Pubdate: Wed, 03 Jul 2002
Source: Terrace Standard (CN BC)
Copyright: 2002 Terrace Standard
Authors: Danny Terwey, Matthew M. Elrod, Suz Fox, Clifford A. Schaffer, and 
Alan Randell


(Editor's note: The controversy surrounding the DARE anti-drug program in 
area schools has spilled beyond the northwest. Thanks to our on-line 
edition, a flood of comment has arrived.)


Dear Sir:

I enjoyed the letters by Anne-Marie Stiff and Gail Murray, June 12, 2002. 
Apparently, the behaviour of a DARE representative at their meeting was 
quite disturbing.I agree wholeheartedly with their assessments.

It is dishonest for authorities to imply that parents and kids refuse to 
participate in DARE in order to hide illicit drug use. In the cold war, we 
had McCarthy. Now, we have a new non-war, and a new regime of nutty 
right-wingers in control here in the States. Again, you're either with or 
against. It's a dishonestly simplistic premise, and I see it used here by 
the RCMP.

There are plenty of reasonable people that refuse to have anything to do 
with dangerous drugs, yet still urge reform of drug policies. We believe 
the drug war is far more harmful than drug use itself. That goes for DARE, 
too. There has never been an objective study that found any significant 
positive effects on graduates.

Danny Terwey, Pacifica, California

- ----------------------------------------------------


Dear Sir:

While I agree with letter writer Crystal Hamar (June 19, 2002), that most 
parents are not qualified to educate their children about drugs and 
alcohol, several studies have found that the DARE program she advocates 
does more harm than good. The Vancouver Island DARE website,, contains:

"Myth - Marijuana is quite harmless, just like smoking a regular cigarette. 
Fact - Not true. Marijuana is the most underestimated, dangerous street 
drug used today. Today's marijuana is up to 1,000 per cent more potent than 
it was in 1960's and early '70s. In those days, the (THC) 
Tetrahydrocannabinol levels were 1-3 per cent. Now they can be as high as 
40 per cent."

Beyond the fact that the DARE 'myth' implies that 'regular' cigarettes are 
"quite harmless", there is no such thing as 40 per cent THC cannabis. The 
most recent figures from the RCMP put the average at 7 per cent THC.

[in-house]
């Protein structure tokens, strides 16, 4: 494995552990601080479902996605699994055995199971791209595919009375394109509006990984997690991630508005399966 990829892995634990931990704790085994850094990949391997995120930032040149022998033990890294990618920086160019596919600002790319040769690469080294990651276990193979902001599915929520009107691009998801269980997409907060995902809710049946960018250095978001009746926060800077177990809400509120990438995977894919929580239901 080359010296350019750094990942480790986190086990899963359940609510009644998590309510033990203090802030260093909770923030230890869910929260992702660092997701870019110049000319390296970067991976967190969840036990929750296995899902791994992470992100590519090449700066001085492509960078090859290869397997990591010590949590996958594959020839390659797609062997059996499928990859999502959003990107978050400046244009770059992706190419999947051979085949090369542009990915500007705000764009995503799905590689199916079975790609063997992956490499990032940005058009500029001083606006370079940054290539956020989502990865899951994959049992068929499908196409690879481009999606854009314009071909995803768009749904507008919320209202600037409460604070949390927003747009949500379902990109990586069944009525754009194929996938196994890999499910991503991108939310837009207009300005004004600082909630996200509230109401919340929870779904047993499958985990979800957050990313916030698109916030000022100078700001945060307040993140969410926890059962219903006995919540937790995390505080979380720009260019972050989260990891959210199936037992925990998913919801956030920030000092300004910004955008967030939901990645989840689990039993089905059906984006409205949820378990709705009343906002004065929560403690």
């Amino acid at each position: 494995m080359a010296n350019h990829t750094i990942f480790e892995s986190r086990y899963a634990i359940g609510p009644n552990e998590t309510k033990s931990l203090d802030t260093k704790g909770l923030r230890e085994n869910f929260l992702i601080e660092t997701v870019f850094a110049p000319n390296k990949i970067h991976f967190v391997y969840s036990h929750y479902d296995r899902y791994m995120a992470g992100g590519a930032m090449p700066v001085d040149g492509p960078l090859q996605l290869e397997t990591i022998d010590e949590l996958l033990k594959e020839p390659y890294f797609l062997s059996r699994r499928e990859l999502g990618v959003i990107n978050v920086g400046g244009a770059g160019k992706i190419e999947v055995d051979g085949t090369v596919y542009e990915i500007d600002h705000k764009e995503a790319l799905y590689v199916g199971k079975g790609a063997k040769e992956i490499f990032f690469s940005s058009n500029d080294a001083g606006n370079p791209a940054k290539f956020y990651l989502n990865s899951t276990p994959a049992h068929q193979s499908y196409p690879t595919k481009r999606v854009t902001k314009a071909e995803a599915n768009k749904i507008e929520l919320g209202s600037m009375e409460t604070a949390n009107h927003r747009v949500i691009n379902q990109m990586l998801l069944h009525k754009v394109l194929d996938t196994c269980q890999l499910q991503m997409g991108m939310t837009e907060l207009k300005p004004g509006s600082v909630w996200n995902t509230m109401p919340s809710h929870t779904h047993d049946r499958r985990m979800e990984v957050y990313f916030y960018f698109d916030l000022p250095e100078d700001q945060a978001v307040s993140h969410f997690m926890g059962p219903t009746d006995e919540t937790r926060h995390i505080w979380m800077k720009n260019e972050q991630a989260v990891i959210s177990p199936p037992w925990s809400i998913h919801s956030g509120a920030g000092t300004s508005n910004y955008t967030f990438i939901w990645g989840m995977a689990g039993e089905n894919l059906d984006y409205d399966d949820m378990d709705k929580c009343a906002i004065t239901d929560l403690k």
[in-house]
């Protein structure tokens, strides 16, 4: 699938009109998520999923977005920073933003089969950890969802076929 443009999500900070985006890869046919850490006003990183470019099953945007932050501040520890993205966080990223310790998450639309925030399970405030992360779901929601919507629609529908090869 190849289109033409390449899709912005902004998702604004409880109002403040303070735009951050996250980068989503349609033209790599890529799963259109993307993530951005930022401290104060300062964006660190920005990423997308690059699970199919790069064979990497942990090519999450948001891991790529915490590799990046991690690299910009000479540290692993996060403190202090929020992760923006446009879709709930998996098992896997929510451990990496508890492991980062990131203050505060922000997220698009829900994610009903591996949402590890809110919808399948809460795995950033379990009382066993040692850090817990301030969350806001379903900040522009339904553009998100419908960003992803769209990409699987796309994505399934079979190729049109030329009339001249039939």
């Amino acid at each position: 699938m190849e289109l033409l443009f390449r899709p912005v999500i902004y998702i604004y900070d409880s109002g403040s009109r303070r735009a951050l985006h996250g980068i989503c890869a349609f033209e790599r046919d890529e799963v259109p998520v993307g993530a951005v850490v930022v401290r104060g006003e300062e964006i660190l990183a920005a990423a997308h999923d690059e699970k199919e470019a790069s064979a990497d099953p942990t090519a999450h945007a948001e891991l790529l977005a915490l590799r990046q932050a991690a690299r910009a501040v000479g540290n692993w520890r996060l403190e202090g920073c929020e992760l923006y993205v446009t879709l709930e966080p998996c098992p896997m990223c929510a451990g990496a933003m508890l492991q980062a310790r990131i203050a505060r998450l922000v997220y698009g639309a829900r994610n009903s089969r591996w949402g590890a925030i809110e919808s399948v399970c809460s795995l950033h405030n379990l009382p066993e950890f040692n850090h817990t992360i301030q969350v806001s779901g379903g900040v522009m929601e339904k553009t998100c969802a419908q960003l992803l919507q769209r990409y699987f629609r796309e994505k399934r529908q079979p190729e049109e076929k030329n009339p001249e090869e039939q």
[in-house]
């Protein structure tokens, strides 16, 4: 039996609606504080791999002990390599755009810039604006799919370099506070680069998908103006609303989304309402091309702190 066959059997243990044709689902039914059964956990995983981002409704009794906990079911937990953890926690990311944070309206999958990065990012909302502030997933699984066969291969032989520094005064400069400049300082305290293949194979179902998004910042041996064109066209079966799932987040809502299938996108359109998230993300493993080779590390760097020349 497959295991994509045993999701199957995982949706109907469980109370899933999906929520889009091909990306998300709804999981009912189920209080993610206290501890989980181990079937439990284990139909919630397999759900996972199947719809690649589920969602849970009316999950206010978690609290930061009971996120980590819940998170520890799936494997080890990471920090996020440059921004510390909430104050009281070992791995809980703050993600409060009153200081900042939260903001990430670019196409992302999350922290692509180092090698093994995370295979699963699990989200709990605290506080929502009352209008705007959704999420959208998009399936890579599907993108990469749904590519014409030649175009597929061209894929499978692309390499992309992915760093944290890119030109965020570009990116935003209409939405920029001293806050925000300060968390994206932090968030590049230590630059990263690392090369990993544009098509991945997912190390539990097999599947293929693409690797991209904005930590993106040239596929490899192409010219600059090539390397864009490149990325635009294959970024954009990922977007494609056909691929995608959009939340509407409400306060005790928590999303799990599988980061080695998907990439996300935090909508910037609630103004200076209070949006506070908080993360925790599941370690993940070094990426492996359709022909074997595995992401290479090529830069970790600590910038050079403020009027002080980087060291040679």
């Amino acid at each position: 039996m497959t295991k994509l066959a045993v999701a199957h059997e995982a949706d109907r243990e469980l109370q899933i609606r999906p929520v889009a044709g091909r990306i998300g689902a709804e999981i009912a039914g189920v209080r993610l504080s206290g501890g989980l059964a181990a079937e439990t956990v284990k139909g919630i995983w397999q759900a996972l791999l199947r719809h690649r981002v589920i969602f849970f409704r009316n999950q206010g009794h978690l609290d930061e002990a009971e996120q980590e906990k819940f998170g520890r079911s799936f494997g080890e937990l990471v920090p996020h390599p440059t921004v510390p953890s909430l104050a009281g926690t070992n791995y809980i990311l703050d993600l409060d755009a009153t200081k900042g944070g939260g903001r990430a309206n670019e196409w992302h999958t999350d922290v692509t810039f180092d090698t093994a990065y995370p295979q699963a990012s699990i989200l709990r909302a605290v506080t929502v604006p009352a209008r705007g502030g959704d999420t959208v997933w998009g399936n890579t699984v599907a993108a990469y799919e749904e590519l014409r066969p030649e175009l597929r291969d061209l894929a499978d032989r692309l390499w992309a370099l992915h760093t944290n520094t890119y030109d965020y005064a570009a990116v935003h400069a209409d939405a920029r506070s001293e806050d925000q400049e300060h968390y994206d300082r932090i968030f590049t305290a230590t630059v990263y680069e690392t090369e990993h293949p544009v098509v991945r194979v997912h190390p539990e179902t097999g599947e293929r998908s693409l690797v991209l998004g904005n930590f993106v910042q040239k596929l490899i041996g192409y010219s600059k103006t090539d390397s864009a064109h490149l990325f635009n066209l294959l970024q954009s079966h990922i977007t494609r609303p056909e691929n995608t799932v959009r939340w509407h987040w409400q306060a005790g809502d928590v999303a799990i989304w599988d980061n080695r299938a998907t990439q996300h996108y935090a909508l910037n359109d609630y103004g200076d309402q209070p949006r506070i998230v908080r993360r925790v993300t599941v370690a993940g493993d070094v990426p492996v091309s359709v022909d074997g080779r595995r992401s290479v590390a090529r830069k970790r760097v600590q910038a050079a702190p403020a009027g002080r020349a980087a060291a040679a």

Extremely potent forms, such as hashish, have been used for millennia. 
Further, most of the harm from cannabis is caused by the psychoactively 
inert by-products of combustion. Thus, potent cannabis is less harmful than 
weak cannabis.

As a parent of three, I believe that drug education should be integrated 
into the curriculum. It should be taught in biology, sociology, history and 
physical education classes by qualified instructors, not by police officers.

Matthew M. Elrod, Victoria, B.C.

- -----------------------------------------------------


Dear Sir:

After my grandchildren came home from school, demonstrating how to "snort 
cocaine", I realized the school had exposed our overprotected kids to 
dangers that we chosen to shield them from.

Living in the woods and being with our children all the time, except when 
exposing them to public schooling, makes one believe in home-teaching after 
this form of education has young children walking around with straws stuck 
up their noses looking for any powder to snort.

Suz Fox, Kalispell, Montana

- -----------------------------------------------------


Dear Sir:

There isn't a shred of evidence that DARE works to keep kids off drugs. 
Some studies show that, by the senior year in high school, 95 percent of 
students state that DARE has no credibility at all. Other research shows 
that DARE students may be even more likely to use drugs than their peers 
who have not had DARE.

Why might this be true? Part of it is due to DARE's poor credibility. The 
rest is probably due to the second fact, below. Historically speaking, the 
biggest single cause of drug epidemics among children is ill-considered 
anti-drug campaigns. As one major study of the subject said, "the warning 
functions as a lure." Hysterical anti-drug campaigns, such as DARE, 
actually provide free advertising for drug sellers and pique the student's 

Clifford A. Schaffer,

Director, DRCNet Online Library of Drug Policy,

Canyon Country, California

- -----------------------------------------------------


Dear Sir:

Re: "Union slams drug education plan," June 12, 2002. Parents should always 
be in control as far as curriculum changes in our schools go and we should 
amend the School Act to make that principle crystal clear. No union 
agreement should be permitted to undermine that right, either.

In any event, the union is using the wrong argument. Teachers should be 
attempting to persuade parents that DARE presented by police officers does 
not dissuade kids from taking drugs later in life. That's the bottom line 
isn't it? In truth, the program has been found to be ineffectual, but if 
the parents want it, the schools should accommodate them.

Alan Randell,

Victoria, B.C.
- ---
MAP posted-by: Alex